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Ultrafast internal conversion in ethylene. II. Mechanisms and pathways for quenching and hydrogen elimination
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View: Figures


Image of FIG. 1.
FIG. 1.

Schematic picture of the dynamics after excitation to the V state of ethylene. Two conical intersections are depicted, at twisted/pyramidalized and ethylidene geometries. Several instances of the XUV probe are also indicated, to representative cation states. When the geometrical configuration of the molecule is CH2CH2, one can expect that many of these cation states will lead to symmetric fragmentation of the ion (CH2 + CH2 +). On the other hand, when the geometrical configuration of the molecule is more nearly ethylidene-like, one can expect that XUV excitation will lead to asymmetric fragmentation of the ion (CH + CH3 +). As depicted on the right, XUV absorption after H2 elimination can also lead to ionization of H2 (and analogously to ionization of H atoms, not shown). Thus, monitoring the dependence of ion fragments on pump-probe time delay provides a means to map out the dynamics of the excited state and potentially to determine whether and when each of the two types of intersections is involved in nonradiative decay. Note that this schematic is not meant to imply that the twisted/pyramidalized intersection must be accessed prior to arrival at the ethylidene intersection geometry (the true potential is multidimensional and the molecule can proceed from the Franck-Condon point to the ethylidene intersection without going through the twisted/pyramidalized intersection geometry).

Image of FIG. 2.
FIG. 2.

Pump/Probe apparatus. High order harmonics are recombined with variable delay at the common focus of two spherical concave mirrors. Photo-ions are extracted from the focal region through a 500 μm pinhole with a strong electric field in the y-direction.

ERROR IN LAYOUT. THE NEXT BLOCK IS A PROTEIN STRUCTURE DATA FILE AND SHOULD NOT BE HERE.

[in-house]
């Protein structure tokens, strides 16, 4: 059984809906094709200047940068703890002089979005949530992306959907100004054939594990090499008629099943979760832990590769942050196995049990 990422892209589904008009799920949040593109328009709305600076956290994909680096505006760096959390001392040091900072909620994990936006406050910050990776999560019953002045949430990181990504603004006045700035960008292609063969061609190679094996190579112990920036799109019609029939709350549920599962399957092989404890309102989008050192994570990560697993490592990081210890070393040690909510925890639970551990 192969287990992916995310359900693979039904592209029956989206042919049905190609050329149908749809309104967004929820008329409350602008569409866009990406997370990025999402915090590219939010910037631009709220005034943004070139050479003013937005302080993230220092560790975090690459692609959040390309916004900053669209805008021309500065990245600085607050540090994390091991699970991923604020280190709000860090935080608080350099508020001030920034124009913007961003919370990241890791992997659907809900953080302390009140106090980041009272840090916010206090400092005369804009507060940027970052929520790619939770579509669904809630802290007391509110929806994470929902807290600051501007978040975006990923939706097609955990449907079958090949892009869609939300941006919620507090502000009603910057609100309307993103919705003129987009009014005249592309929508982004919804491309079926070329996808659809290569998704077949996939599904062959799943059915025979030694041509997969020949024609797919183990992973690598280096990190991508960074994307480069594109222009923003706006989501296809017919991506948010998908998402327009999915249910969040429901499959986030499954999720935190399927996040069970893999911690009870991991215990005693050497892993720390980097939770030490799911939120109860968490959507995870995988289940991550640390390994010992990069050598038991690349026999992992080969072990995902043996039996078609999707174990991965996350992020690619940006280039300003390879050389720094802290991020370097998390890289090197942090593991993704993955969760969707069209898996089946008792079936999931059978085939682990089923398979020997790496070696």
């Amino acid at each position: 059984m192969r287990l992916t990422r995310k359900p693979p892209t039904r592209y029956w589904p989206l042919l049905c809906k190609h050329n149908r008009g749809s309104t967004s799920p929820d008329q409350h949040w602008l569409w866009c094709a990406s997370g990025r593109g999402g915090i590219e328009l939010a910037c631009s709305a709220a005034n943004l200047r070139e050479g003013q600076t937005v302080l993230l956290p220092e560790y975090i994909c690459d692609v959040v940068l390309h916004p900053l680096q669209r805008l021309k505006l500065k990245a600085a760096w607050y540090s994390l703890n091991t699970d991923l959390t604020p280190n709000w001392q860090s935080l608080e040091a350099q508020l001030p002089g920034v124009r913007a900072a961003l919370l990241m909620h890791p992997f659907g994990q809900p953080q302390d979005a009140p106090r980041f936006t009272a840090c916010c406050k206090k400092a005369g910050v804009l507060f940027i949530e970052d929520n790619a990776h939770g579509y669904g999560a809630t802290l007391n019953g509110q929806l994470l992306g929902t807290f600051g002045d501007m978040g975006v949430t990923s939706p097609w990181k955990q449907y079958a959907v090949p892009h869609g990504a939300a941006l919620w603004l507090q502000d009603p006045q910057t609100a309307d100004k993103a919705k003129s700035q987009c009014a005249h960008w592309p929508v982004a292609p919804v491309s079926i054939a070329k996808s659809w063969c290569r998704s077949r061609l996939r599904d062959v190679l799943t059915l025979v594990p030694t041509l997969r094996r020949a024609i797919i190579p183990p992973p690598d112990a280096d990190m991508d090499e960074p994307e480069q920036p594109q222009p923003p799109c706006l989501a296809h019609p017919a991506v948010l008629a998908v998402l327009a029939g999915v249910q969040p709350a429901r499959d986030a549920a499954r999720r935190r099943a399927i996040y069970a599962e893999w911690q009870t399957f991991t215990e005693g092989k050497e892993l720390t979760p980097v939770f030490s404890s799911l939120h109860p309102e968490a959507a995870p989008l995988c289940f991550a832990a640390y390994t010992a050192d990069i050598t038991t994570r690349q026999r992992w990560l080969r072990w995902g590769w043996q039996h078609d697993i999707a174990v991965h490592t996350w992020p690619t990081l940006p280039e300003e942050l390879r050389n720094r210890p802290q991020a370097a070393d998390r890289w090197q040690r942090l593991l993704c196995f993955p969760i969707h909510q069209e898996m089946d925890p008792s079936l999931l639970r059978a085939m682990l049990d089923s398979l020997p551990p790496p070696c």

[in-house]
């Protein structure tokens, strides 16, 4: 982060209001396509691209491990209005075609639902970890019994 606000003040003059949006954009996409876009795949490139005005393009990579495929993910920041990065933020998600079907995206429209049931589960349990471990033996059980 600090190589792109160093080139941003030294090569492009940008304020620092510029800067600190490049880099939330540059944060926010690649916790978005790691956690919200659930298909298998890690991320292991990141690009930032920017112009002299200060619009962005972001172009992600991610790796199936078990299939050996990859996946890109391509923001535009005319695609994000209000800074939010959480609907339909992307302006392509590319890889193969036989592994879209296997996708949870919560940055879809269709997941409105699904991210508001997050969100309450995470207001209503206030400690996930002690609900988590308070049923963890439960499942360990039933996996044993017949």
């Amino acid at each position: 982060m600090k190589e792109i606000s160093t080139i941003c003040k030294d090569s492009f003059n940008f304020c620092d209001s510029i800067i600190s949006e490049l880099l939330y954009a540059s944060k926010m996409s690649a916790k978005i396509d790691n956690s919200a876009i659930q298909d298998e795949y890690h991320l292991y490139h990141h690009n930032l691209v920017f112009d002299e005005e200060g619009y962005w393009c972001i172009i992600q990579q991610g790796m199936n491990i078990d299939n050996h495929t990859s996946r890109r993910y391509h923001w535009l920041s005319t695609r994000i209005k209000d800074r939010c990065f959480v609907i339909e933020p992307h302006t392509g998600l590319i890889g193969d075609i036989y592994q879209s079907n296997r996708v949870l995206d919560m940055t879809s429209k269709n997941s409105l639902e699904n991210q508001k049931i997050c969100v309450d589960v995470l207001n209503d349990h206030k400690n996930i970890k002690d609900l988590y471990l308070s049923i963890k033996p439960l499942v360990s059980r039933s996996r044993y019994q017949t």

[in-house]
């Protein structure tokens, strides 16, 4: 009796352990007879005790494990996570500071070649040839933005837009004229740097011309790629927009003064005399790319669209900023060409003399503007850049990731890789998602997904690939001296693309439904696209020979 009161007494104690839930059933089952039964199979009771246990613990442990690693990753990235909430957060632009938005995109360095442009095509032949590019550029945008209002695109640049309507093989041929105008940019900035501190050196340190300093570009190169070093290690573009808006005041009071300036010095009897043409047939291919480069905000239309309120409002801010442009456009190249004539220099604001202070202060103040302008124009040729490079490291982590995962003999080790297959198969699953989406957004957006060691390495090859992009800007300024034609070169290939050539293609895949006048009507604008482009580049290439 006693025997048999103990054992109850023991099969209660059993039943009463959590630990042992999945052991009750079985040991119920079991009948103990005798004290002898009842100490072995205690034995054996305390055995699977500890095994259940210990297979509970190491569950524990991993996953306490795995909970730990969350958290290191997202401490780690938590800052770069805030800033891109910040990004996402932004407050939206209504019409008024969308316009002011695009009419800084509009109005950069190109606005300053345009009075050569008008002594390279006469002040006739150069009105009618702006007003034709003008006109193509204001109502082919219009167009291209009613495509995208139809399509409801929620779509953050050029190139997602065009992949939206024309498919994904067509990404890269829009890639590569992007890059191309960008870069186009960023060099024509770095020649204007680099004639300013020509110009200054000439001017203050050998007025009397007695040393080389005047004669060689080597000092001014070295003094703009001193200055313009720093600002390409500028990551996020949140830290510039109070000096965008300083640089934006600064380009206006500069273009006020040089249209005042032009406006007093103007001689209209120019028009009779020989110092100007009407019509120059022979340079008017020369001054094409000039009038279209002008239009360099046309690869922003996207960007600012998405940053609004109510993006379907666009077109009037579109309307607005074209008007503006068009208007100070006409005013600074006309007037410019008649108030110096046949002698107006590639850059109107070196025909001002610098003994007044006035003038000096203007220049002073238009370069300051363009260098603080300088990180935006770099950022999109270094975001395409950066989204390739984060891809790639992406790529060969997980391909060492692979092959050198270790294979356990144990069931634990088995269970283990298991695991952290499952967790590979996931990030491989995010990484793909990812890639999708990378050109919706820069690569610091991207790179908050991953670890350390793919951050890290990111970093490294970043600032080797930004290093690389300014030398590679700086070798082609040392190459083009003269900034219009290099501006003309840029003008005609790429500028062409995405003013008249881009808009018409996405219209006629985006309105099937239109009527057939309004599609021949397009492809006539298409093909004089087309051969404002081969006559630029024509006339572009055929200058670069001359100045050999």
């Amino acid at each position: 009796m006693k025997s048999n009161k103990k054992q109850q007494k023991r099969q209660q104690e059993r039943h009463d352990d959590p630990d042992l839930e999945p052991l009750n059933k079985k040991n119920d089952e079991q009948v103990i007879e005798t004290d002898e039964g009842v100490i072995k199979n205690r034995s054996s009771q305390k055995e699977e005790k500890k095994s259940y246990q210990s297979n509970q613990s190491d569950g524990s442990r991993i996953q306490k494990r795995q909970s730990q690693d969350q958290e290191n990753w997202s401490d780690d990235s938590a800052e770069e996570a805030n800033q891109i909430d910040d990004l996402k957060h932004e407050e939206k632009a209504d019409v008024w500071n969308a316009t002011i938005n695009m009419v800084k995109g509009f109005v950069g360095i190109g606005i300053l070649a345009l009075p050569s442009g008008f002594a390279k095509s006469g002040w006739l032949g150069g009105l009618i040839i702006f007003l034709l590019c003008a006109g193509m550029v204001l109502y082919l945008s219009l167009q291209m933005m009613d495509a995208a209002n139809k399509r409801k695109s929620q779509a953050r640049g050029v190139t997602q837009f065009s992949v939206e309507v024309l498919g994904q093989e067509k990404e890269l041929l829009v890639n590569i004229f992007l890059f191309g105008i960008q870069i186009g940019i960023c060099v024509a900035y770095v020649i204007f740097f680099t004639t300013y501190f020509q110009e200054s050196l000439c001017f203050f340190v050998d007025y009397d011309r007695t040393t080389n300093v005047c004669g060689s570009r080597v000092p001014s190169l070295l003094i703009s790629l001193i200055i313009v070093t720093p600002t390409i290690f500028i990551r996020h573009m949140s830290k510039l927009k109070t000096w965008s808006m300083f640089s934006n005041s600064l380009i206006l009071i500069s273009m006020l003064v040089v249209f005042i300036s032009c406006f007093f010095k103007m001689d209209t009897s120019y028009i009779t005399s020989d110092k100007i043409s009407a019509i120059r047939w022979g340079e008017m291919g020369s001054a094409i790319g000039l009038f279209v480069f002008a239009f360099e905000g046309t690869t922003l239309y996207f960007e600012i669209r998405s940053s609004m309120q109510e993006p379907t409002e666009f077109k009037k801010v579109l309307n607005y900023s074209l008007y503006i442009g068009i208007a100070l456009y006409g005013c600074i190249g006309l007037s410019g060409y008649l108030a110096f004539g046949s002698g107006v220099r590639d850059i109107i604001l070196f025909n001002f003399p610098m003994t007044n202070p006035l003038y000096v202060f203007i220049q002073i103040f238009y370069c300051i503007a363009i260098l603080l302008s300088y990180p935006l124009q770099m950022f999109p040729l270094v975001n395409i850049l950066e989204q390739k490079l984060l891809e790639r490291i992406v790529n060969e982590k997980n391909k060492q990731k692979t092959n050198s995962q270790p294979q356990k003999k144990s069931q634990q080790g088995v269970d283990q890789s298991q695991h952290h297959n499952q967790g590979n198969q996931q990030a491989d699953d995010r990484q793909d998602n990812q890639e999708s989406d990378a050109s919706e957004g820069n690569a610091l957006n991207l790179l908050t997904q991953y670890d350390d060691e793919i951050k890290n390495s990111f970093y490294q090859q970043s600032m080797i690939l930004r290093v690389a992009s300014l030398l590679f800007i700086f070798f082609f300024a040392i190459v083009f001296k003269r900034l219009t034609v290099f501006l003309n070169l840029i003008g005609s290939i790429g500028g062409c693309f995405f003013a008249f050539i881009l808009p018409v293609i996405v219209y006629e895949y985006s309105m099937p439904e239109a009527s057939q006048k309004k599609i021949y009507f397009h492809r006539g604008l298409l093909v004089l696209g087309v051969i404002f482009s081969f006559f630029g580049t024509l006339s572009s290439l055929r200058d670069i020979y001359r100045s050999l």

Image of FIG. 3.
FIG. 3.

Absolute change in photo-ion yields in ions/shot for fragments CH2 +, CH3 +, H+, and H2 +, and corresponding relative change in percent for C2H4 +. Positive delay corresponds to the 7.7 eV probe pulse arriving first. Note the different y-scale for each fragment. The dashed black lines indicate the ground state bleach components present in the CH3 + and CH2 +, with their associated systematic uncertainties present in the shaded grey regions.

Image of FIG. 4.
FIG. 4.

CH2 + and CH3 + panes (upper two panels) show simulated CH3 + and CH2 + ion fragment yields as a function of pump/probe time delay for excited ethylene molecules, reported as a fraction of the total population initially launched on the V state surface. The solid line corresponds to the total yield. The filled areas show the contributions from photoionization of population on the excited V state surface (dark gray) and the ground N state surface (light gray). The lower two panels show the cumulative fraction of the initial population that has undergone H or H2 elimination. The shaded regions represent 1σ statistical uncertainty. Positive delay corresponds to the 7.7 eV pump pulse arriving first.

Image of FIG. 5.
FIG. 5.

Comparison between theory and experiment for CH2 + (upper panel) and CH3 + (lower panel) fragments. Data Points: Excited molecule photoionization signals extracted from the raw data as described in the text. Solid Lines: CH2 and CH3 theory curves scaled by a common scale factor. Shaded regions represent the 1σ statistical uncertainty in the theoretical results.

Image of FIG. 6.
FIG. 6.

Density plot (created using volmap tool of VMD (Ref. 53)) for trajectory basis functions that undergo direct (within 200 fs) dissociation after XUV photo-ionization to give CH2 + (upper panel) or CH3 + (lower panel) fragments. The density plots are overlaid on the twisted/pyramidalized (upper panel) and ethylidene (lower panel) MECIs, showing that the experimental CH2 +/CH3 + signals are strongly correlated with the two different MECIs that are operative in excited state quenching for ethylene.


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752b84549af89a08dbdd7fdb8b9568b5 journal.articlezxybnytfddd
Scitation: Ultrafast internal conversion in ethylene. II. Mechanisms and pathways for quenching and hydrogen elimination